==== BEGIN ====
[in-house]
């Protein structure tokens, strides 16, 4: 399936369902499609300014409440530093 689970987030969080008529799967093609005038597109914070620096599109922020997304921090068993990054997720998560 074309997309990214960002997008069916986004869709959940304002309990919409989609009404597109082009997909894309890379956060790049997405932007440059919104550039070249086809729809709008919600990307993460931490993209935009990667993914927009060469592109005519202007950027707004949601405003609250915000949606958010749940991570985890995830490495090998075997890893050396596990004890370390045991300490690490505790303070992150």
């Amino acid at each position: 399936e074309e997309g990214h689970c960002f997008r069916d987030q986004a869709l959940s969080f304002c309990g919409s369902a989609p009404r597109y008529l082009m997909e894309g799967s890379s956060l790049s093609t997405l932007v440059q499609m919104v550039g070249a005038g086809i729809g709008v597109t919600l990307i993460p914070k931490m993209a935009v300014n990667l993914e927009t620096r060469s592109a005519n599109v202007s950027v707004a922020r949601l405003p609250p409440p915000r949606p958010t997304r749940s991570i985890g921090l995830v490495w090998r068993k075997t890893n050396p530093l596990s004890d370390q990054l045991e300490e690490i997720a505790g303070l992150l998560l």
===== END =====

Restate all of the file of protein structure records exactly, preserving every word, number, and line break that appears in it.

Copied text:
[in-house]
């Protein structure tokens, strides 16, 4: 399936369902499609300014409440530093 689970987030969080008529799967093609005038597109914070620096599109922020997304921090068993990054997720998560 074309997309990214960002997008069916986004869709959940304002309990919409989609009404597109082009997909894309890379956060790049997405932007440059919104550039070249086809729809709008919600990307993460931490993209935009990667993914927009060469592109005519202007950027707004949601405003609250915000949606958010749940991570985890995830490495090998075997890893050396596990004890370390045991300490690490505790303070992150």
């Amino acid at each position: 399936e074309e997309g990214h689970c960002f997008r069916d987030q986004a869709l959940s969080f304002c309990g919409s369902a989609p009404r597109y008529l082009m997909e894309g799967s890379s956060l790049s093609t997405l932007v440059q499609m919104v550039g070249a005038g086809i729809g709008v597109t919600l990307i993460p914070k931490m993209a935009v300014n990667l993914e927009t620096r060469s592109a005519n599109v202007s950027v707004a922020r949601l405003p609250p409440p915000r949606p958010t997304r749940s991570i985890g921090l995830v490495w090998r068993k075997t890893n050396p530093l596990s004890d370390q990054l045991e300490e690490i997720a505790g303070l992150l998560l």